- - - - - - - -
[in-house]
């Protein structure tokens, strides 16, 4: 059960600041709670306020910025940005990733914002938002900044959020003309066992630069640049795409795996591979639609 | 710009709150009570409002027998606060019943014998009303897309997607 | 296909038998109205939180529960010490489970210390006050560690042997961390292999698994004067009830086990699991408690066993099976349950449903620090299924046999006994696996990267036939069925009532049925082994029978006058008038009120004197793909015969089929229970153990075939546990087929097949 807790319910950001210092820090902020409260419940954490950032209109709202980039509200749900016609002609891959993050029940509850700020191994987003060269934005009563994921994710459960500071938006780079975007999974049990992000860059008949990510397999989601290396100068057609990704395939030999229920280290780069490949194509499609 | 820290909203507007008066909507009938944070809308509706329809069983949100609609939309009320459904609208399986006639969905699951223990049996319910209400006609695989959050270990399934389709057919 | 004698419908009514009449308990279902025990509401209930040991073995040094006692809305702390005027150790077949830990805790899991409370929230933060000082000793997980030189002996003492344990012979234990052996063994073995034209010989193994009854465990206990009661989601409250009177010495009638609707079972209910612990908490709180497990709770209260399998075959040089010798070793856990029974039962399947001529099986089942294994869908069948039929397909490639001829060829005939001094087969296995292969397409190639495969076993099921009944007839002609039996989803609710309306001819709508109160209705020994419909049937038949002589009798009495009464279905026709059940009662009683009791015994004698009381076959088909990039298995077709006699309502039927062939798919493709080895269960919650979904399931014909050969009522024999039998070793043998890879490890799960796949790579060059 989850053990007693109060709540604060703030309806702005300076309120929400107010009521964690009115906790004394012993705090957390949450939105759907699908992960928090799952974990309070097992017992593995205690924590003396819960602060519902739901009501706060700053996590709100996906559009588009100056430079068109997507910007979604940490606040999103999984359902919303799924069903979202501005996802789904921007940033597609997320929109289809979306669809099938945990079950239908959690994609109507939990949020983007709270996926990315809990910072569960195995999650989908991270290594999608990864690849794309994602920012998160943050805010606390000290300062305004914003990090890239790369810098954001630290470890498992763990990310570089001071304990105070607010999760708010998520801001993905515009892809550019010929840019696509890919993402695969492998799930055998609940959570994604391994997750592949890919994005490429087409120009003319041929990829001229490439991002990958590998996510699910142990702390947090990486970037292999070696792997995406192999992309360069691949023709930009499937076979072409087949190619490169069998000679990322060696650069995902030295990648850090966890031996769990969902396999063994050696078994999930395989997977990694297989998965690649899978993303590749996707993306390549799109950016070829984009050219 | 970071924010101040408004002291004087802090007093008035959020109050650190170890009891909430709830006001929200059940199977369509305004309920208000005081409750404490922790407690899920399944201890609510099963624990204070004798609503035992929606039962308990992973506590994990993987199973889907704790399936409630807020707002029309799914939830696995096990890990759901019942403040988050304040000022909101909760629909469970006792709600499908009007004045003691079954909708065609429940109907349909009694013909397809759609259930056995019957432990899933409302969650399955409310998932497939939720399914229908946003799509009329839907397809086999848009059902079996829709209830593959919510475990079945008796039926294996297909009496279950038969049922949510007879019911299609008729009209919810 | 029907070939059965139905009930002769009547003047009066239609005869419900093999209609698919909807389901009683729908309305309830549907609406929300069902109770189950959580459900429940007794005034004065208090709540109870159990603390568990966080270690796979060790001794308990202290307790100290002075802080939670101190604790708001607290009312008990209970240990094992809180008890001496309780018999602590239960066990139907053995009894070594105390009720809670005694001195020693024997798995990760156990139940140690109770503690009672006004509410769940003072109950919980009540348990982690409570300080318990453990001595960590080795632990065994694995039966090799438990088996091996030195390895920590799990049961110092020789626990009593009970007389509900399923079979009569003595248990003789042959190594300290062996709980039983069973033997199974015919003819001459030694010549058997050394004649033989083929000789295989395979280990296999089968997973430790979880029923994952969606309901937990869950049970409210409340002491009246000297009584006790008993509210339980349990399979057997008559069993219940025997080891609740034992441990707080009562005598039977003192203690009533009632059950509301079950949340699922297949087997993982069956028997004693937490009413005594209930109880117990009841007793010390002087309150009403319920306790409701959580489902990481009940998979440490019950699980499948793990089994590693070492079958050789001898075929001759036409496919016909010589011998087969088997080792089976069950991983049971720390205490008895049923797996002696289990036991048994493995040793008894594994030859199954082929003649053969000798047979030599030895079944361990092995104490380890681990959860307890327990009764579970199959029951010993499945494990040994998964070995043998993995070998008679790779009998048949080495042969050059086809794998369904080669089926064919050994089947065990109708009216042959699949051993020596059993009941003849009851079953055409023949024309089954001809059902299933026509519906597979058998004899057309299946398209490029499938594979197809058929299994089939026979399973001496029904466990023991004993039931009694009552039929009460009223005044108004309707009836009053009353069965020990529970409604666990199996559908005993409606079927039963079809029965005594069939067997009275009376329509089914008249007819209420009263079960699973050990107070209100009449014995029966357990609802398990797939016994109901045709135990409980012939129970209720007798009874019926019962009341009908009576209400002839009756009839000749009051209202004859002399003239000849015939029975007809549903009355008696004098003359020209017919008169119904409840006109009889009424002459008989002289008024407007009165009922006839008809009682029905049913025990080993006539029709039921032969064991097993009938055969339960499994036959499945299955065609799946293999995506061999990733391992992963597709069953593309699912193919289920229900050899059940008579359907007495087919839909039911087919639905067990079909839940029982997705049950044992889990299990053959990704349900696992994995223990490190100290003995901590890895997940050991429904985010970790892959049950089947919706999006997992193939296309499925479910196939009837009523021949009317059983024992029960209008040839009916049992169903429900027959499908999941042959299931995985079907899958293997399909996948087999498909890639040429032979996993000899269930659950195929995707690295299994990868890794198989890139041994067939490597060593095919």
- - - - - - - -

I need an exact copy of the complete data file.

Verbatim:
[in-house]
């Protein structure tokens, strides 16, 4: 059960600041709670306020910025940005990733914002938002900044959020003309066992630069640049795409795996591979639609 | 710009709150009570409002027998606060019943014998009303897309997607 | 296909038998109205939180529960010490489970210390006050560690042997961390292999698994004067009830086990699991408690066993099976349950449903620090299924046999006994696996990267036939069925009532049925082994029978006058008038009120004197793909015969089929229970153990075939546990087929097949 807790319910950001210092820090902020409260419940954490950032209109709202980039509200749900016609002609891959993050029940509850700020191994987003060269934005009563994921994710459960500071938006780079975007999974049990992000860059008949990510397999989601290396100068057609990704395939030999229920280290780069490949194509499609 | 820290909203507007008066909507009938944070809308509706329809069983949100609609939309009320459904609208399986006639969905699951223990049996319910209400006609695989959050270990399934389709057919 | 004698419908009514009449308990279902025990509401209930040991073995040094006692809305702390005027150790077949830990805790899991409370929230933060000082000793997980030189002996003492344990012979234990052996063994073995034209010989193994009854465990206990009661989601409250009177010495009638609707079972209910612990908490709180497990709770209260399998075959040089010798070793856990029974039962399947001529099986089942294994869908069948039929397909490639001829060829005939001094087969296995292969397409190639495969076993099921009944007839002609039996989803609710309306001819709508109160209705020994419909049937038949002589009798009495009464279905026709059940009662009683009791015994004698009381076959088909990039298995077709006699309502039927062939798919493709080895269960919650979904399931014909050969009522024999039998070793043998890879490890799960796949790579060059 989850053990007693109060709540604060703030309806702005300076309120929400107010009521964690009115906790004394012993705090957390949450939105759907699908992960928090799952974990309070097992017992593995205690924590003396819960602060519902739901009501706060700053996590709100996906559009588009100056430079068109997507910007979604940490606040999103999984359902919303799924069903979202501005996802789904921007940033597609997320929109289809979306669809099938945990079950239908959690994609109507939990949020983007709270996926990315809990910072569960195995999650989908991270290594999608990864690849794309994602920012998160943050805010606390000290300062305004914003990090890239790369810098954001630290470890498992763990990310570089001071304990105070607010999760708010998520801001993905515009892809550019010929840019696509890919993402695969492998799930055998609940959570994604391994997750592949890919994005490429087409120009003319041929990829001229490439991002990958590998996510699910142990702390947090990486970037292999070696792997995406192999992309360069691949023709930009499937076979072409087949190619490169069998000679990322060696650069995902030295990648850090966890031996769990969902396999063994050696078994999930395989997977990694297989998965690649899978993303590749996707993306390549799109950016070829984009050219 | 970071924010101040408004002291004087802090007093008035959020109050650190170890009891909430709830006001929200059940199977369509305004309920208000005081409750404490922790407690899920399944201890609510099963624990204070004798609503035992929606039962308990992973506590994990993987199973889907704790399936409630807020707002029309799914939830696995096990890990759901019942403040988050304040000022909101909760629909469970006792709600499908009007004045003691079954909708065609429940109907349909009694013909397809759609259930056995019957432990899933409302969650399955409310998932497939939720399914229908946003799509009329839907397809086999848009059902079996829709209830593959919510475990079945008796039926294996297909009496279950038969049922949510007879019911299609008729009209919810 | 029907070939059965139905009930002769009547003047009066239609005869419900093999209609698919909807389901009683729908309305309830549907609406929300069902109770189950959580459900429940007794005034004065208090709540109870159990603390568990966080270690796979060790001794308990202290307790100290002075802080939670101190604790708001607290009312008990209970240990094992809180008890001496309780018999602590239960066990139907053995009894070594105390009720809670005694001195020693024997798995990760156990139940140690109770503690009672006004509410769940003072109950919980009540348990982690409570300080318990453990001595960590080795632990065994694995039966090799438990088996091996030195390895920590799990049961110092020789626990009593009970007389509900399923079979009569003595248990003789042959190594300290062996709980039983069973033997199974015919003819001459030694010549058997050394004649033989083929000789295989395979280990296999089968997973430790979880029923994952969606309901937990869950049970409210409340002491009246000297009584006790008993509210339980349990399979057997008559069993219940025997080891609740034992441990707080009562005598039977003192203690009533009632059950509301079950949340699922297949087997993982069956028997004693937490009413005594209930109880117990009841007793010390002087309150009403319920306790409701959580489902990481009940998979440490019950699980499948793990089994590693070492079958050789001898075929001759036409496919016909010589011998087969088997080792089976069950991983049971720390205490008895049923797996002696289990036991048994493995040793008894594994030859199954082929003649053969000798047979030599030895079944361990092995104490380890681990959860307890327990009764579970199959029951010993499945494990040994998964070995043998993995070998008679790779009998048949080495042969050059086809794998369904080669089926064919050994089947065990109708009216042959699949051993020596059993009941003849009851079953055409023949024309089954001809059902299933026509519906597979058998004899057309299946398209490029499938594979197809058929299994089939026979399973001496029904466990023991004993039931009694009552039929009460009223005044108004309707009836009053009353069965020990529970409604666990199996559908005993409606079927039963079809029965005594069939067997009275009376329509089914008249007819209420009263079960699973050990107070209100009449014995029966357990609802398990797939016994109901045709135990409980012939129970209720007798009874019926019962009341009908009576209400002839009756009839000749009051209202004859002399003239000849015939029975007809549903009355008696004098003359020209017919008169119904409840006109009889009424002459008989002289008024407007009165009922006839008809009682029905049913025990080993006539029709039921032969064991097993009938055969339960499994036959499945299955065609799946293999995506061999990733391992992963597709069953593309699912193919289920229900050899059940008579359907007495087919839909039911087919639905067990079909839940029982997705049950044992889990299990053959990704349900696992994995223990490190100290003995901590890895997940050991429904985010970790892959049950089947919706999006997992193939296309499925479910196939009837009523021949009317059983024992029960209008040839009916049992169903429900027959499908999941042959299931995985079907899958293997399909996948087999498909890639040429032979996993000899269930659950195929995707690295299994990868890794198989890139041994067939490597060593095919």